The week of Monday 24 to Sunday 30 December 2012 was an exercise in contrasts. There were plenty of reminders that, as has been the case for many years, my pattern of work and not-work periods is out of whack with the bulk of society.
Monday was Christmas Eve. Most people in regular jobs had an easy day, if they hadn’t already clocked off the previous Friday afternoon. I, however, was awake and working ridiculously early to complete the three media item you see listed below.
I finished by lunchtime, though, so I made my way from my Hurstville apartment-sitting to the Sydney CBD for lunch and drinks with a friend.
I didn’t work on Christmas Day. I’m not a complete idiot. But with family distant both physically and emotionally, there was no Christmas party. Instead, I spent some quality time with someone who has yet to be formally introduced to this narrative.
The rest of the week was a random montage of catch-up bookkeeping, long overdue errands, intermittent bursts of sleep and the occasional meal or two, some of which may have involved wine, all set against a background of quiet introspection. None of it involved any traditional Australian summer holiday activities, for which I am deeply grateful.
- Patch Monday episode 169, “Uncovering the smartphone: a year 10 perspective”. A rather different podcast to end the year, namely a look at what happened when the Year 10 students at North Sydney Girls High School spent six weeks away from normal classes to work on projects of their choice that were somehow related to the smartphone.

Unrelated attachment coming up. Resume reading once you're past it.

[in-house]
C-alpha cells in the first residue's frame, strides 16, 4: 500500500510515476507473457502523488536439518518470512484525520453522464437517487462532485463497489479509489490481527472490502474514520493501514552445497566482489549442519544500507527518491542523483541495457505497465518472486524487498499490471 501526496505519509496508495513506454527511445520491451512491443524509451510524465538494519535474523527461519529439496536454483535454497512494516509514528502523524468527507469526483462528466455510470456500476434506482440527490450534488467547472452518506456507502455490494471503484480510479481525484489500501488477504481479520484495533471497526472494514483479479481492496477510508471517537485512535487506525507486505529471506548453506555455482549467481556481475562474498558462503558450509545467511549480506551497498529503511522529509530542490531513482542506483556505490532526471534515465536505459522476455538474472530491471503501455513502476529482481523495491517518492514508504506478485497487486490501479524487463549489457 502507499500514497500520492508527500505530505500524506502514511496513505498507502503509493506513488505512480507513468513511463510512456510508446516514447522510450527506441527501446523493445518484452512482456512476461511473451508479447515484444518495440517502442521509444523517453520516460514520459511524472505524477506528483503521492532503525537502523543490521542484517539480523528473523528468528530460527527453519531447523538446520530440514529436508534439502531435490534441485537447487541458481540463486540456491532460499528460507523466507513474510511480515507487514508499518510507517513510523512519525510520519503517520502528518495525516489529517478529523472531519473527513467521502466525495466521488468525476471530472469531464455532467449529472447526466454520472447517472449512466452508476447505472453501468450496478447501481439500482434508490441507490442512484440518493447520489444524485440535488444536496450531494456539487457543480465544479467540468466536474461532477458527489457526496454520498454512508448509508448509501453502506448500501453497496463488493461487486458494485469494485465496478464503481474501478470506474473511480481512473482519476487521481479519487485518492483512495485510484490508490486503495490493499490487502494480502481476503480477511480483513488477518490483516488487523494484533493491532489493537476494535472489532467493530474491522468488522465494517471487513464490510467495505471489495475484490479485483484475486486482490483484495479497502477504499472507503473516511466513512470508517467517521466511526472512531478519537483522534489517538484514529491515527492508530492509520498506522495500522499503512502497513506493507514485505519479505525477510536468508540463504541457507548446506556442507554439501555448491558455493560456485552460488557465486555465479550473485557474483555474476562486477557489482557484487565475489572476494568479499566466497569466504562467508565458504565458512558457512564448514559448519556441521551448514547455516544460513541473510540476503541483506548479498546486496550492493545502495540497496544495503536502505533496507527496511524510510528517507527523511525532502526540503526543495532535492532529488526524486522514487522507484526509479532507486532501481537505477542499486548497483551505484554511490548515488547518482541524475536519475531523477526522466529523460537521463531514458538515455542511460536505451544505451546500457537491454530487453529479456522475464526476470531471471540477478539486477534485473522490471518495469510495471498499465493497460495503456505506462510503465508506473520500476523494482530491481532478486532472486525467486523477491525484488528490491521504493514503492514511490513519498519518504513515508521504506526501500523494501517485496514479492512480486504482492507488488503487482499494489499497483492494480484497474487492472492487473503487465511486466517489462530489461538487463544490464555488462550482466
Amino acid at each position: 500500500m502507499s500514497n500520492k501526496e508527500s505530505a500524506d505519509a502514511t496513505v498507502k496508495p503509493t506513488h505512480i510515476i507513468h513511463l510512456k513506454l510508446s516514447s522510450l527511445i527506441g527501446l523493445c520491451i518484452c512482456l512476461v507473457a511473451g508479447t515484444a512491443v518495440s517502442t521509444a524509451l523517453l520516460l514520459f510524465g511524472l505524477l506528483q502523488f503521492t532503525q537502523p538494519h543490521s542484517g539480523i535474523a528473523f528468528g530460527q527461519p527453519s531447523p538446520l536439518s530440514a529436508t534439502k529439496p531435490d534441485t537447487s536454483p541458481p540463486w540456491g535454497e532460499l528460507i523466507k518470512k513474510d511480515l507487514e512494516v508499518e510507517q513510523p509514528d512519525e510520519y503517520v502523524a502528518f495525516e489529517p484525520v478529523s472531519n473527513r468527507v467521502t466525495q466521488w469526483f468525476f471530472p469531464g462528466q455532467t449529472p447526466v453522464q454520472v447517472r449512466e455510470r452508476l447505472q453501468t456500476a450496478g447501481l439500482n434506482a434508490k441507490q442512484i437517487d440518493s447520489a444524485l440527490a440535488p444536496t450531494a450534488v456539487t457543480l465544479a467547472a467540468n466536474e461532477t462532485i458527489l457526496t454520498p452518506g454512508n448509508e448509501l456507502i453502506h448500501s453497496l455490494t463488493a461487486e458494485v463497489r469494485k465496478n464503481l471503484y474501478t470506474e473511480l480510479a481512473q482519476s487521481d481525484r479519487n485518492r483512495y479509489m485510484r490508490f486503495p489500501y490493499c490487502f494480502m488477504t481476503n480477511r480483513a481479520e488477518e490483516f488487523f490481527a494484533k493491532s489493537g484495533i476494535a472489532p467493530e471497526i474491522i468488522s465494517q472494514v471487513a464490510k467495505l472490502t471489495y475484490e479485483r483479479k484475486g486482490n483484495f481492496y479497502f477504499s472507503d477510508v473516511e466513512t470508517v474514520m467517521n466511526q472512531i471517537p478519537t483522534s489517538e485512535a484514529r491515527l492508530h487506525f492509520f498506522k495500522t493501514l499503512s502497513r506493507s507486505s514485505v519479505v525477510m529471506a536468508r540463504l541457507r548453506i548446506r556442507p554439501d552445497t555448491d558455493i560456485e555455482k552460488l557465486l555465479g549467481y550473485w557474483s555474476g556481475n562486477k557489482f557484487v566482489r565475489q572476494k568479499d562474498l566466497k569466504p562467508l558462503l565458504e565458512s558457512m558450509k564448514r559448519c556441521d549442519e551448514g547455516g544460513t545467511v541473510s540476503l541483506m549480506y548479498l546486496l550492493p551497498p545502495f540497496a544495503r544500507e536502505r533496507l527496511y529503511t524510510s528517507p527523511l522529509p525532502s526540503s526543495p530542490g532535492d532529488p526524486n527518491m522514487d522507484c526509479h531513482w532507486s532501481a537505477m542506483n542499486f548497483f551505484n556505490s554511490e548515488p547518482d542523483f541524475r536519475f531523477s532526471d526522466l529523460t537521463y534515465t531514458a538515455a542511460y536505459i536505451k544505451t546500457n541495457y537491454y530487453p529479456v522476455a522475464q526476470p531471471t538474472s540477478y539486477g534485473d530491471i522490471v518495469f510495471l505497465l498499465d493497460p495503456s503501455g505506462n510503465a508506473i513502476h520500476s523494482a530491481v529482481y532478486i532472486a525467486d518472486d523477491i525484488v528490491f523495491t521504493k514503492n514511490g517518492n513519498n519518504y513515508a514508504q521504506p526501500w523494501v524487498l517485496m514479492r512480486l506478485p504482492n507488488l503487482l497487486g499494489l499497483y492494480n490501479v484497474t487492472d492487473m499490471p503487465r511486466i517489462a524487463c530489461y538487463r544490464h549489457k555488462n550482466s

None. Australia is currently closed.
The Week Ahead
I expect that Monday and Tuesday, being New Year’s Eve and New Year’s Day respectively, will be taken up with the traditional activities of those days. Or at least my variations thereupon. No. Mind your own business.
Wednesday through Friday I’ll continue my planning for 2013. You saw the first instalment of that earlier today, Doing the business on Stilgherrian’s journalism, but it’s not just about my work. There’s also questions about what the magazines call “work-life balance” before flogging the book for $24.95, questions of diet and exercise and how I structure my day. Even the question of where I live.
I’ll post more about that as it happens. For now, I’ll just say that I’ve recognised so many things that could be changed that it’ll be daunting.
[Photo: The perfect user interface, photographed on near Town Hall station, Sydney, on 28 December 2012. It’s always important to focus on your core message.]